NICTF filed an application with the Surface Transportation Board to “railbank” the corridor and has been negotiating with Union Pacific to purchase the abandoned line for almost 3 years. Elected officials from the City of Coeur d’Alene and Kootenai County as well as U.S. Senator Larry Craig have written letters of support for the purchase by the NICTF. NICTF hopes to close on the purchase of the property by the end of the year. Actual construction of the trail will proceed in phases as funds are raised and will involve close planning with neighborhoods, schools, private developers and public entities. NICTF will begin actively fund raising, planning and designing the trail after closing on the purchase.

"We are thrilled that the Centennial Trail Foundation's dream of a community trail will become a reality" said Coeur d'Alene Mayor Sandi Bloem. "I know that the proximity of the proposed trail to the Kroc Community Center site was one of the reasons why Coeur d'Alene was selected to receive the $60+ million dollar grant."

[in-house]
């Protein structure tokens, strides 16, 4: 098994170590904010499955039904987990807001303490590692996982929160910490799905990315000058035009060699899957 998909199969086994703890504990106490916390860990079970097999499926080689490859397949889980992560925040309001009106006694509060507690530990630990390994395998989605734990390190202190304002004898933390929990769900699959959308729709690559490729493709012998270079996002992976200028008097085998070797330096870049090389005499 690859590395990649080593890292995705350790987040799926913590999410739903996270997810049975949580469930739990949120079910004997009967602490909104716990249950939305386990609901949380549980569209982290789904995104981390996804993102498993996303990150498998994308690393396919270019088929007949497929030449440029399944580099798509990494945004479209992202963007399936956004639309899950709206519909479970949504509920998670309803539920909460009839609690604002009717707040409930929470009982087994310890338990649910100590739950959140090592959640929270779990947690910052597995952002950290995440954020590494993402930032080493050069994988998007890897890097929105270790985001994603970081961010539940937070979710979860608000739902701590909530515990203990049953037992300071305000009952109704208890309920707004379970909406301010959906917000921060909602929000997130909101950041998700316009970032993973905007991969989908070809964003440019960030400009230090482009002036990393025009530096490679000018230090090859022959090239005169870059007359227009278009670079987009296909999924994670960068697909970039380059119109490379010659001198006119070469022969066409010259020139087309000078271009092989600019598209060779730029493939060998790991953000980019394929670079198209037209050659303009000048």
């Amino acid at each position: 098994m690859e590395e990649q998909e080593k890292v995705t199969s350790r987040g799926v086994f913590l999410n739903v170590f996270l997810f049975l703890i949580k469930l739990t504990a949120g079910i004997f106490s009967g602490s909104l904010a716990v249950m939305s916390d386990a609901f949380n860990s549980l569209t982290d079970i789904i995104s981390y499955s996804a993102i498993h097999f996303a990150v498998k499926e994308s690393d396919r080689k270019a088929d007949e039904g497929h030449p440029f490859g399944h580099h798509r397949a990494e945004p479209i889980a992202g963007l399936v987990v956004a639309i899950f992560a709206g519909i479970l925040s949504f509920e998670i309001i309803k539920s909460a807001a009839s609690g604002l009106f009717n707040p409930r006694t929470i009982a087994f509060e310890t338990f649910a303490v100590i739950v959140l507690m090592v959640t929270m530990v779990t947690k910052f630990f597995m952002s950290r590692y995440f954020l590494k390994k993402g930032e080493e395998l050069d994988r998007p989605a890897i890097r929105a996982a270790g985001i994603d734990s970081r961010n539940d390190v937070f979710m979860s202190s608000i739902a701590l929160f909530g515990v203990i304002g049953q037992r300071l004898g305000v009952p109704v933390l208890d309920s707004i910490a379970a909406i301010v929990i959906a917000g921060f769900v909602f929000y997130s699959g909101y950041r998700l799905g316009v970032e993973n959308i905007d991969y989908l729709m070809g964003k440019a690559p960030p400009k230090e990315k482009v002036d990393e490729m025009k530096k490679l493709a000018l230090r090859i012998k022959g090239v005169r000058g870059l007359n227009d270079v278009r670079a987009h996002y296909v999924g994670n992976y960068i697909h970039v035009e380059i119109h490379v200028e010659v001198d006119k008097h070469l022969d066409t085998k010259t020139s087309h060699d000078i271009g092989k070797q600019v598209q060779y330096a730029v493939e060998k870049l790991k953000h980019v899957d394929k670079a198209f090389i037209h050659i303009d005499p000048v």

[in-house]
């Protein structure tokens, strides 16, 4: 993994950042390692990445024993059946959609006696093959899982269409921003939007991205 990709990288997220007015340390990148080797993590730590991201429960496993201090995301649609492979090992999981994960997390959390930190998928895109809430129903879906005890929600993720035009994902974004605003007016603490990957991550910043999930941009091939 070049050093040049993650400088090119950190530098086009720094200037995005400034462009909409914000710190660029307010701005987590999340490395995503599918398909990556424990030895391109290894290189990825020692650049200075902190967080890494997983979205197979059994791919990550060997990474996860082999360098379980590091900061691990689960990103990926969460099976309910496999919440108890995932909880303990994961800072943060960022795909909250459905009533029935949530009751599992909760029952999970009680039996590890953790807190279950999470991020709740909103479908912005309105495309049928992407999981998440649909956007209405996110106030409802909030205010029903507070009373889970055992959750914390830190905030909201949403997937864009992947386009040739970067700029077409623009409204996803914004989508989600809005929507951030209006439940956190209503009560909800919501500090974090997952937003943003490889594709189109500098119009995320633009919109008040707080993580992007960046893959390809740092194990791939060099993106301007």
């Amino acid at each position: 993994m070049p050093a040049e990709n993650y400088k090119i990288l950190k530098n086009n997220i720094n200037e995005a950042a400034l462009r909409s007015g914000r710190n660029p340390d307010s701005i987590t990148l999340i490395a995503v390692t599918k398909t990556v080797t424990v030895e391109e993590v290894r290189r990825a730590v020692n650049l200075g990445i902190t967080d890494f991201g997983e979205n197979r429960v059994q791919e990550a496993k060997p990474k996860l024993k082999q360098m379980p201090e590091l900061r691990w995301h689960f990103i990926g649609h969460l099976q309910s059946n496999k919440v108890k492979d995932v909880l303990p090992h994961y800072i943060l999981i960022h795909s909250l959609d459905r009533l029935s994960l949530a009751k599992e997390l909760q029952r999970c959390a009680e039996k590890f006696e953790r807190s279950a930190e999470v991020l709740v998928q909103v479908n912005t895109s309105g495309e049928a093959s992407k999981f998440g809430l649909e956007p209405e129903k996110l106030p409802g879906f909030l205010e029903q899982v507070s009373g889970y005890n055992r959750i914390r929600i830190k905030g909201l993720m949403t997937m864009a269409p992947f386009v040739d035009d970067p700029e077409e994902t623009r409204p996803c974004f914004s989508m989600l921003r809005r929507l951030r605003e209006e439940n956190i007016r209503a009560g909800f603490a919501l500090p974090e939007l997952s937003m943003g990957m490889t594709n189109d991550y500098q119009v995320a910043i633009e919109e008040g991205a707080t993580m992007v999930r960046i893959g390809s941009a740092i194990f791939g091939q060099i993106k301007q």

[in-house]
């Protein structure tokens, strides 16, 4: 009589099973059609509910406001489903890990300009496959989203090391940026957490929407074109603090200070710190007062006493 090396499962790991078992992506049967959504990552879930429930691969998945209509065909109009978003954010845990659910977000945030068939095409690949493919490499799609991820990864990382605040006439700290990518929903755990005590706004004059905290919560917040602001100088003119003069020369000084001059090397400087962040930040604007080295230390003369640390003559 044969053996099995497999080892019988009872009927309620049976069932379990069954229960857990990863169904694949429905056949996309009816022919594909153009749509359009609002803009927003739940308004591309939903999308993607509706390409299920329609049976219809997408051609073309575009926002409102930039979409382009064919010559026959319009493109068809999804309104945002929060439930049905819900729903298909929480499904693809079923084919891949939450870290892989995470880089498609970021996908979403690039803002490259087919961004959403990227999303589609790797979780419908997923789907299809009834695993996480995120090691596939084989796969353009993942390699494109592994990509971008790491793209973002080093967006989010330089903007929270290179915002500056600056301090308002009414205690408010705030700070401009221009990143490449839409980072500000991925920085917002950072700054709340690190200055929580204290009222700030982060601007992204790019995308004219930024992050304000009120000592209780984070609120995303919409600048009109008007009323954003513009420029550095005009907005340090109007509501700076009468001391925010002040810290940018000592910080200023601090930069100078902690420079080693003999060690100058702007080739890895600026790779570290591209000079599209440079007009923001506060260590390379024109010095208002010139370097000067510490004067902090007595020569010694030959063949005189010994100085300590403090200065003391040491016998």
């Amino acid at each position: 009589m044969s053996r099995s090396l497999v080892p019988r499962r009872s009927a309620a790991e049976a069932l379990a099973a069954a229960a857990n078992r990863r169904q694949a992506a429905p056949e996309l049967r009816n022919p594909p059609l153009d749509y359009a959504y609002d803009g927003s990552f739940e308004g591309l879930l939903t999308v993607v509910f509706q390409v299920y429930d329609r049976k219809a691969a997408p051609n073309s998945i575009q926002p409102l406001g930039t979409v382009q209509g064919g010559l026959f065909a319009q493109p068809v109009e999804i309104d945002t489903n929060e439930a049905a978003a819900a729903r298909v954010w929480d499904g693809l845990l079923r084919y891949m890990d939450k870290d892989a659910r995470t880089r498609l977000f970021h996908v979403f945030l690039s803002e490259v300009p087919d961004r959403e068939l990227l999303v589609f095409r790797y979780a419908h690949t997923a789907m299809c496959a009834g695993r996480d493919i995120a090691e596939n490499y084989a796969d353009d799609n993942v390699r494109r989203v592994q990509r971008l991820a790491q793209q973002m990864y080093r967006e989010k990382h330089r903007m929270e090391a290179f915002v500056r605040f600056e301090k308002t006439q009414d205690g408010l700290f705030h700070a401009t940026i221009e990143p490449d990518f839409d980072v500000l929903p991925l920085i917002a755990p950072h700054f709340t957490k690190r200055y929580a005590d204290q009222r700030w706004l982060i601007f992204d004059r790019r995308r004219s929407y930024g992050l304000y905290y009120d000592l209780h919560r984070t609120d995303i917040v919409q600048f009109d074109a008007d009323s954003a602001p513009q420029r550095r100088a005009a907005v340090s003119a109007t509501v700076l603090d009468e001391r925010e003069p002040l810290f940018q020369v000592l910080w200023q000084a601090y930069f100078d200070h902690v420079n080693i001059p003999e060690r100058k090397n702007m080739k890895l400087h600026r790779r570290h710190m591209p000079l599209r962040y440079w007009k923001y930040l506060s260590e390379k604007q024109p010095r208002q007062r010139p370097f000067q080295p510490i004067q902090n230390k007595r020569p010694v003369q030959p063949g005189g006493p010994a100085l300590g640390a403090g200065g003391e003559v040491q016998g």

The NICFT acquisition of the UP right of way is the first enabling step in a longer-term property transfer/acquisition process involving the United States Bureau of Land Management (BLM), Burlington Northern Santa Fe Railroad (BNSF) and LCDC. Once the Spokane River stretch of the BNSF rail line is abandoned following the closure of the Stimson DeArmond mill, a portion of the BNSF right of way will revert to BLM ownership. The next step in the proposed process would be BLM trading their BNSF rail line corridor ownership to the NICTF for the UP rail line corridor. Following the trade, NICTF will transfer their newly acquired BNSF/BLM right of way to the LCDC for use in creating the "Education Corridor" in downtown Coeur d'Alene. At the end of the proposed property transfer/acquisition process, LCDC will own the BNSF/BLM right of way and the BLM will hold title to the former UP corridor with the new "Prairie Trail" being managed by the City of Coeur d'Alene.